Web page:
Blind since birth, Tommy Edison has made his mark in a most unexpected field – film reviewing. By Maxine Beneba Clarke.

Blind film reviewer Tommy Edison’s ways of seeing

His laugh is disarming, a whole-body chuckle: head thrown back, nose scrunched. He tells me that growing up in affluent Greenwich, Connecticut, was difficult, because all the other families had chauffeurs and his didn’t: mouth open, straight teeth bared, shoulders jiggling up and down. I confess that I’m primarily a fiction writer. “Perfect. You can just make it all up. Tell people I’m much more handsome.” One hand softly slaps the top of the table, next to where his folded white cane is resting. It’s a contagious, kinetic energy that bounces off Tommy Edison, ricochets round the empty room. He laughs so often that his closed eyes can seem like the swollen-cheeked product of a hearty chuckle.

Tommy’s thick, neatly trimmed hair is the kind of shimmering silver people pay for. His physique is bear-like: lift-off-the-ground-when-hugging-you big. He’s dressed in neutral tones: faded blue denim, tan-coloured jacket, dusk grey shirt. Sorting the washing, he randomly tells me later in our conversation, isn’t as difficult as people think: denim separately by feel, always a cold wash. 

It’s Tommy Edison’s first time visiting Australia. I ask him about his new surroundings. “The birds,” he says, lifting up his chin slightly, face tilted towards the ceiling. “You have some amazing birds out here. Wow! And the road crossings. That sound they make. Y’know, meep-meep-meep-meep-meep. So you can find where the button is. Bumps on the pavement so you can feel where to cross. We don’t have those back home.”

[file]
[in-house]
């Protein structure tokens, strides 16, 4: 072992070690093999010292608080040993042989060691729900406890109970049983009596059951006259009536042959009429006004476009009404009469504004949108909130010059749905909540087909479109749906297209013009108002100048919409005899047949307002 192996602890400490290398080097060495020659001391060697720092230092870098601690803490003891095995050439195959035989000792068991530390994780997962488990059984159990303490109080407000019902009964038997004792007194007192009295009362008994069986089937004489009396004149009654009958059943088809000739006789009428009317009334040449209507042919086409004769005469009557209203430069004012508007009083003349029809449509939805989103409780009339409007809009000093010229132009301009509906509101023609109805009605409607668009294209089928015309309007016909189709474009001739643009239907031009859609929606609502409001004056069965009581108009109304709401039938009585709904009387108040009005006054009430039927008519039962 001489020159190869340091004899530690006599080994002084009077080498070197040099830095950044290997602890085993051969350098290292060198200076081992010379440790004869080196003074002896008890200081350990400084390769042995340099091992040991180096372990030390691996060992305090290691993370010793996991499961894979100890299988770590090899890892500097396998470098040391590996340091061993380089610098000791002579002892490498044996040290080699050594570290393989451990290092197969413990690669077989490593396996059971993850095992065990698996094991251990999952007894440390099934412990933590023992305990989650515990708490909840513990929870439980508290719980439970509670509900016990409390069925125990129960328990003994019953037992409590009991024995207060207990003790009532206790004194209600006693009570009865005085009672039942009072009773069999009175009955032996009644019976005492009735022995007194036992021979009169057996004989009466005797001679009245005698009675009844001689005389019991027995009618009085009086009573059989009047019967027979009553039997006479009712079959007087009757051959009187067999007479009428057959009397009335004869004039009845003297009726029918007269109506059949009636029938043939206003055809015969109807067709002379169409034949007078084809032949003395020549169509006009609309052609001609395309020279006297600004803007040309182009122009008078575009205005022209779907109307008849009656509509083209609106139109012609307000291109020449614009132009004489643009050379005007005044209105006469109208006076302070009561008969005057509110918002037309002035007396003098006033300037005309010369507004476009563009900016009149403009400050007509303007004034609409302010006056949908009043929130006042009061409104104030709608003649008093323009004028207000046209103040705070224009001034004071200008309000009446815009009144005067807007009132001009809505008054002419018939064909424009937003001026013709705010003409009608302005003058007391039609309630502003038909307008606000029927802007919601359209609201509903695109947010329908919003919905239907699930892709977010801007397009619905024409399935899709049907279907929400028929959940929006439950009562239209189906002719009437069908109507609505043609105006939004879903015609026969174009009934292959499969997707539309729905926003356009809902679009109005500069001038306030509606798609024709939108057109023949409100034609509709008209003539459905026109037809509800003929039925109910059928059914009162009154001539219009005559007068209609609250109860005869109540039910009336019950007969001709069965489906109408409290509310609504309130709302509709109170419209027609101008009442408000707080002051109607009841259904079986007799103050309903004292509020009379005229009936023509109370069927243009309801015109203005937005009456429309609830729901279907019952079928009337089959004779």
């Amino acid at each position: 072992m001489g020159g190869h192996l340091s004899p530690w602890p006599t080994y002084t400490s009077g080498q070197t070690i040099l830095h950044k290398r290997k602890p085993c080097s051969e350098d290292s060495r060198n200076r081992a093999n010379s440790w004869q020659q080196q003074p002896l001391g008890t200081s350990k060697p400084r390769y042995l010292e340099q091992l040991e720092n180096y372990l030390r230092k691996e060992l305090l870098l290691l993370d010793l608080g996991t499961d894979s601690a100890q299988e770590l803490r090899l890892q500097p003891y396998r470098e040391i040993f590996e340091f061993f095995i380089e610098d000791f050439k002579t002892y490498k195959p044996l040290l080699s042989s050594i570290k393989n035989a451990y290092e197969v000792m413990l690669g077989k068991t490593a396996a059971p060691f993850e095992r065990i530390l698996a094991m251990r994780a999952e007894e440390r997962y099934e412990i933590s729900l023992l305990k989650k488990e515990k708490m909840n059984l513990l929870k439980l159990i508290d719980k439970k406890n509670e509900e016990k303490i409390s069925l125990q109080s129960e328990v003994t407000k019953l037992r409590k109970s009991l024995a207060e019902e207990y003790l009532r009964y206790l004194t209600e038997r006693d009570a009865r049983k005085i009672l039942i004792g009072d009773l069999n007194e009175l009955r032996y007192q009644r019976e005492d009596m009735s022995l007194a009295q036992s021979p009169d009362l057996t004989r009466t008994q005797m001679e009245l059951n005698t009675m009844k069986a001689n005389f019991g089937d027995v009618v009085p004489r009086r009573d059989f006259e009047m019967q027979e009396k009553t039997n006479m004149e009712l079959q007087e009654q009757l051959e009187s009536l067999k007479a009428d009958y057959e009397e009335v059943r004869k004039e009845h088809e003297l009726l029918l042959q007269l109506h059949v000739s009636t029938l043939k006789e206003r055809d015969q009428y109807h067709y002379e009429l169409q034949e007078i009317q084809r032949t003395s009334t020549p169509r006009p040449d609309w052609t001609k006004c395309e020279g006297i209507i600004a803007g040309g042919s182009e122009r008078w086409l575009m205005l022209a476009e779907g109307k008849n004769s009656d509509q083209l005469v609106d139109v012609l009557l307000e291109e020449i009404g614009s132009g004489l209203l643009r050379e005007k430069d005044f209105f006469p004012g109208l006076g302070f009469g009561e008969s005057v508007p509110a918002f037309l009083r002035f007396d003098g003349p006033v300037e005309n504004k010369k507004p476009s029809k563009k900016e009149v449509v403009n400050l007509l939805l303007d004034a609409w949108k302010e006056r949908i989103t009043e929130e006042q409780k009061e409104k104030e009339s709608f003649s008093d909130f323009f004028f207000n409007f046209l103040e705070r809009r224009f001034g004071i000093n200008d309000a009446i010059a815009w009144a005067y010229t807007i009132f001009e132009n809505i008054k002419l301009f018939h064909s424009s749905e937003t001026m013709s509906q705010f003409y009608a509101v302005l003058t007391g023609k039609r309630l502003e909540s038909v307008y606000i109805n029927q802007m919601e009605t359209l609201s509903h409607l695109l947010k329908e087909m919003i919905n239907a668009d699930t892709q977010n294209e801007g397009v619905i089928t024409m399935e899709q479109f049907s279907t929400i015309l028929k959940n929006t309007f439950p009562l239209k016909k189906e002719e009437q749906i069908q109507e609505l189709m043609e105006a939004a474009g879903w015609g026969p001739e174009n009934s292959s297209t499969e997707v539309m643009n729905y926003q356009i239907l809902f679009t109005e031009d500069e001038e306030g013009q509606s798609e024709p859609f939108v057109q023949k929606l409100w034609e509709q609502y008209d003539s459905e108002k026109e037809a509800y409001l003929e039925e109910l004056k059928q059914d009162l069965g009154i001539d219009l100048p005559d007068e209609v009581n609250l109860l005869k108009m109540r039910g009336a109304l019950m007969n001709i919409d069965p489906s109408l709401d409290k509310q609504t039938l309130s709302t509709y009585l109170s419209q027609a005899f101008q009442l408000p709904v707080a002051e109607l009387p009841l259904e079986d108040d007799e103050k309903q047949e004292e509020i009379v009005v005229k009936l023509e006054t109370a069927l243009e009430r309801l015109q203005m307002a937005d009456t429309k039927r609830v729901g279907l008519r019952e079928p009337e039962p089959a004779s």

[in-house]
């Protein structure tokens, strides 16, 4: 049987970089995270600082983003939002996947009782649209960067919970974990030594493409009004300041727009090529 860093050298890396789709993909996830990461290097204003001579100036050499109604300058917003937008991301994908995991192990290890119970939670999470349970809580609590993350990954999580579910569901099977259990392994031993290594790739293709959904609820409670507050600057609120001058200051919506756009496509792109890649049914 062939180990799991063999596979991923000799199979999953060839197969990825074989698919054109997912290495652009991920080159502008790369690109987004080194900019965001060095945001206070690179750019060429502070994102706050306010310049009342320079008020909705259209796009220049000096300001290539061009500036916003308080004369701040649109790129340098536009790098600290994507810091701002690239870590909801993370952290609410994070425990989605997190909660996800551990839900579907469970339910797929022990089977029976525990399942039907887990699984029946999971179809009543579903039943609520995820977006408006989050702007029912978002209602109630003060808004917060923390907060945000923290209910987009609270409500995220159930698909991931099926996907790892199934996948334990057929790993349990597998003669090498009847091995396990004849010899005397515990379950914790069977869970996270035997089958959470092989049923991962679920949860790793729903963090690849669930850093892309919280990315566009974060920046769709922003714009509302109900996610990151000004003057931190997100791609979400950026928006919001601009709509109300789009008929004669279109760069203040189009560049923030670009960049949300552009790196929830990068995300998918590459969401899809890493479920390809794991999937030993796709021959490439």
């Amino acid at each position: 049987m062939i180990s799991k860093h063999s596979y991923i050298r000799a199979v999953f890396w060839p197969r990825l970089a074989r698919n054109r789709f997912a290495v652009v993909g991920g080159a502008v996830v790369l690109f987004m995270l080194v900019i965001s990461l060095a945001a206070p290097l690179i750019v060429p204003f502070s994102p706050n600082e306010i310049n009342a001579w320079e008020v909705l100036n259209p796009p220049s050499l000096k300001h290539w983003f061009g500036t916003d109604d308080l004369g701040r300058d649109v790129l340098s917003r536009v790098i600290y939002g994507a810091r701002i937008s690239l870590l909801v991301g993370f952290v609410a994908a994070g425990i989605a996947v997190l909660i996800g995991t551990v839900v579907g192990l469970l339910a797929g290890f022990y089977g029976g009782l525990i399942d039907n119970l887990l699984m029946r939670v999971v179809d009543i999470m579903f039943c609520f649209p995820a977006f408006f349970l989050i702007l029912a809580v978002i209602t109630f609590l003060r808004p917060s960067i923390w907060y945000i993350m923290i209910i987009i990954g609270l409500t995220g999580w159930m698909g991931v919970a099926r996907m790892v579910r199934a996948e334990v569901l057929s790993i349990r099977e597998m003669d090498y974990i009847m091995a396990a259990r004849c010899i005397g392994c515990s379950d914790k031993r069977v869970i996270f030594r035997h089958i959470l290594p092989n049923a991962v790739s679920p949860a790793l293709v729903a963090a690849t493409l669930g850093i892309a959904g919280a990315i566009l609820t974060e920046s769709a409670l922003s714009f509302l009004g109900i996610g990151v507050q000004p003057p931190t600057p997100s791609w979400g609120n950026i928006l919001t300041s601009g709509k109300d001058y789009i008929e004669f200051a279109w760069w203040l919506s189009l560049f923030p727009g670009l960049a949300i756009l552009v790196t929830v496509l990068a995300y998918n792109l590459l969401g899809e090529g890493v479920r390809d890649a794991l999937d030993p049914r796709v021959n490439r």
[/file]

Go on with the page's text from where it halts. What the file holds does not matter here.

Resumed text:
Blind since birth, Tommy’s foray into the world of film reviewing began some three years ago. He and his mate Ben Churchill had just soldiered through a “scream” movie in which the entire resolution occurred without dialogue, rendering Tommy unable to follow it. Beers were downed. An idea bubbled up: what if Tommy were to review films from the perspective of a blind person? Ben had been filming documentary-style material about his friend’s life anyway. The first review was uploaded. Renowned US film critic, journalist and reviewer Roger Ebert unexpectedly tweeted it. Cyberspace went wild. The click-throughs mounted up. They started to post regular reviews. “The Blind Film Critic” gained notoriety. Viewers started to send in questions about Tommy’s life. How do you use your phone? How do you take the photographs on your Instagram account? What do blind people know about colours? Tommy and Ben started filming replies and a spinoff video series, The Tommy Edison Experience, was born. Tommy recounts this journey, in his excited, slightly breathless way, rolling words one after the other until he runs out of breath, drawing in air, continuing again.